Crotale The crotales (also referred to as ‘antique cymbals’) is an idiophone of European origin comprised of a set of metal disc-shaped plaques. Its sounding objects are graduated in size and arranged in keyboard fashion. It is an auxiliary percussion instrument used sparingly in the orchestra and somewhat more regularly in works for percussion ensembles.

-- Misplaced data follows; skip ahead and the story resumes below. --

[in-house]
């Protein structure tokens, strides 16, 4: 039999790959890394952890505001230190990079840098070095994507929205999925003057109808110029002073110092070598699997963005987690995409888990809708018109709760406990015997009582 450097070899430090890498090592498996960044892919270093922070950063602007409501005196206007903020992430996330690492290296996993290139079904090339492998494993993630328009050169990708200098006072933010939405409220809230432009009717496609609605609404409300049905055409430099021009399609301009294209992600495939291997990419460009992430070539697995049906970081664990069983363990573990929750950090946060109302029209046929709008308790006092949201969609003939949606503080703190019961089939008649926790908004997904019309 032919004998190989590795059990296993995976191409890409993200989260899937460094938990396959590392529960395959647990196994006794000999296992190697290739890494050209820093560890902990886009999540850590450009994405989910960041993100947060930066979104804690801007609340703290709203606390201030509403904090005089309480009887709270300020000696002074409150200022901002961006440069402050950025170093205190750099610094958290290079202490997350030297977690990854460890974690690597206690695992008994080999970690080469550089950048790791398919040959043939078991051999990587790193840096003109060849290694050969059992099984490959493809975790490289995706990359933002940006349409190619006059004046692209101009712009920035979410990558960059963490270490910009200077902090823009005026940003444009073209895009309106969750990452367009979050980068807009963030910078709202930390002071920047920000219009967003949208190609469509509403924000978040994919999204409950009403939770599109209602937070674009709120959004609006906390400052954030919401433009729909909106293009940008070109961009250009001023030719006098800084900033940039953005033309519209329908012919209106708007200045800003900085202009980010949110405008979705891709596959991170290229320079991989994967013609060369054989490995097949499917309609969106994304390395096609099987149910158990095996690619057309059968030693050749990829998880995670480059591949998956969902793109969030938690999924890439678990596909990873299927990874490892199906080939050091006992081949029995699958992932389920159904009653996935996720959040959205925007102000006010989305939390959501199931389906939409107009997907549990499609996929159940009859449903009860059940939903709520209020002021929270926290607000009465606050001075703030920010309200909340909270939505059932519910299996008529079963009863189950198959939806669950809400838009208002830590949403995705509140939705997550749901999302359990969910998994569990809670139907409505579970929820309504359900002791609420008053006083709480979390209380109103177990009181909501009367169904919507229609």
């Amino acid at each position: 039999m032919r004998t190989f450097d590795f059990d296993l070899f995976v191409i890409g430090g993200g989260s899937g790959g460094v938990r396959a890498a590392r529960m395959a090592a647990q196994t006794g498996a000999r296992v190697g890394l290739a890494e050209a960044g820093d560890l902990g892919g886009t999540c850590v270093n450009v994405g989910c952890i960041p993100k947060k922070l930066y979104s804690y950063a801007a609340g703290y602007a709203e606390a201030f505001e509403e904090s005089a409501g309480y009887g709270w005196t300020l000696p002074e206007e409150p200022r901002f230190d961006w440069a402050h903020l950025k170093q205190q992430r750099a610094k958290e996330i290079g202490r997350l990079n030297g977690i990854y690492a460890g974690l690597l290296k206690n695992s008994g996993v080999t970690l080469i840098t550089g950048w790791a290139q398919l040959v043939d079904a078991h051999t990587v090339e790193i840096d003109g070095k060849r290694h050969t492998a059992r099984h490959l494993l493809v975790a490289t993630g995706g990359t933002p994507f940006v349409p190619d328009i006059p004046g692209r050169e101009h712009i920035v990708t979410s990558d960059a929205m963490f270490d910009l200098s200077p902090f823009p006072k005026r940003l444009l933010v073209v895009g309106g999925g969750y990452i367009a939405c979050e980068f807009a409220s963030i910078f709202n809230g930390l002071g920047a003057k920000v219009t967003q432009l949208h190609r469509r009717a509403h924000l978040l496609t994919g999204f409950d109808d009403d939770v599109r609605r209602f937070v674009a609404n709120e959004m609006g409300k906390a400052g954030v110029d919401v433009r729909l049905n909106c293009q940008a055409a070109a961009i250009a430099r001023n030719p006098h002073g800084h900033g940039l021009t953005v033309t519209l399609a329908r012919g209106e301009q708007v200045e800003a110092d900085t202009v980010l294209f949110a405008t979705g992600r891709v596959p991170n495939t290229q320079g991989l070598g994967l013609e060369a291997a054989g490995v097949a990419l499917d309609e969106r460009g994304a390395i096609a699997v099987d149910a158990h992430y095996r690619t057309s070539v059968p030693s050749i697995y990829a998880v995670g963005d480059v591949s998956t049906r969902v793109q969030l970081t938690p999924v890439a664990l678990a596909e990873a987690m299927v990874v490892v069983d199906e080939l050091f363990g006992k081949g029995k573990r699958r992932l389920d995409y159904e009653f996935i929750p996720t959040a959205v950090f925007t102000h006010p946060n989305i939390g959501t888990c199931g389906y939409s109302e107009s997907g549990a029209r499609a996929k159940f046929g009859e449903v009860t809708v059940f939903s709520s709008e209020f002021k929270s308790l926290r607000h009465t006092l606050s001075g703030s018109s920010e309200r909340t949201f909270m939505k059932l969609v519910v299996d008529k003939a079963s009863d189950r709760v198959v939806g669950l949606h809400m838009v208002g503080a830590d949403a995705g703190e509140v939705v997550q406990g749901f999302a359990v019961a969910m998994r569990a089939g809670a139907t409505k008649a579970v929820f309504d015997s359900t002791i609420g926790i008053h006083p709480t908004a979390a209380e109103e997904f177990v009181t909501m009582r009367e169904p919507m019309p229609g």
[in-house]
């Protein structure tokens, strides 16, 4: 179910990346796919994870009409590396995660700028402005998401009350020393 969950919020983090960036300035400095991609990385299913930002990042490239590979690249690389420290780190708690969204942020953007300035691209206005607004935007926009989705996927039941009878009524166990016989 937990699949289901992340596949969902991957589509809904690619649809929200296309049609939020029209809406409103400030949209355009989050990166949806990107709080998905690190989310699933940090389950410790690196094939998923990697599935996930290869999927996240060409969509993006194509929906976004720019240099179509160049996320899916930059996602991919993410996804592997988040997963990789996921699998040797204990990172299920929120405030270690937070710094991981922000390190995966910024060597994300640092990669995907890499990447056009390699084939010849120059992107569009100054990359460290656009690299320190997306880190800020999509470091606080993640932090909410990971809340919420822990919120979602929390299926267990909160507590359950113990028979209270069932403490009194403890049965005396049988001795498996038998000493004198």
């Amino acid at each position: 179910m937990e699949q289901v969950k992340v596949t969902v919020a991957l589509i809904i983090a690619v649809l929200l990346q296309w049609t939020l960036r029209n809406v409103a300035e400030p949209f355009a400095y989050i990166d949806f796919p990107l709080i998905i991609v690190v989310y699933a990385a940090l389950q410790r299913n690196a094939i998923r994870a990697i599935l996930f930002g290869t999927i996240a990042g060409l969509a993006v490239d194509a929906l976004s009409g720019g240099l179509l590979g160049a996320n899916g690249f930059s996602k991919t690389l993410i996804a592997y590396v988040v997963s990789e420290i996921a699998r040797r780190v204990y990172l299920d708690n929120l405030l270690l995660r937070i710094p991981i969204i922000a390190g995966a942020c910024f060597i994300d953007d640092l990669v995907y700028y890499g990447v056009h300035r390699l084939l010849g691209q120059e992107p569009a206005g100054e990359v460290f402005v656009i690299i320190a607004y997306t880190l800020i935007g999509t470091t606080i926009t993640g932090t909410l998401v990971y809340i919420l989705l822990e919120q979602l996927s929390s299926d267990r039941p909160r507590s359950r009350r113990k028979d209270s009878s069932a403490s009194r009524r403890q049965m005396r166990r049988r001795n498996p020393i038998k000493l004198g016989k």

This crotales set consists of 26 bronze, disc-shaped plaques, 13 mounted on each of two metal bars. Each plaque might be described as a thick disc with a central and integral cylindrical stump (about .5 inch in both diameter and height) protruding from one of its faces. Each crotale roughly approximates the shape of sn antique cymbal, but the latter have a hollow dome at their center that makes it a vessel of sorts. Each crotale instead has only a hole drilled through its solid stump-like center for mounting, no cavity to speak of. The cymbal-bells are graduated in size, ranging from 5 inches (lowest-pitched) to 3 inches (highest pitched) in diameter. Each support bar has 13 piers that terminate in an upward-pointing metal rod with a threaded end. The hole in a cymbal-bell is slipped over a rod, stump-side first, with small rubber washers separating it from its pier and a wing nut that is screwed onto the end of the rod to hold the unit stationary. The support beams are designed to arrange the crotales in the fashion of a keyboard with ‘white-key’ notes in a single un-gapped row and ‘black-key’ notes elevated slightly in a second row and clustered in groups of two and three discs. Each horizontal support bar is screwed to the top of a metal stand. Acoustically only the thick rim of each crotale is active when struck.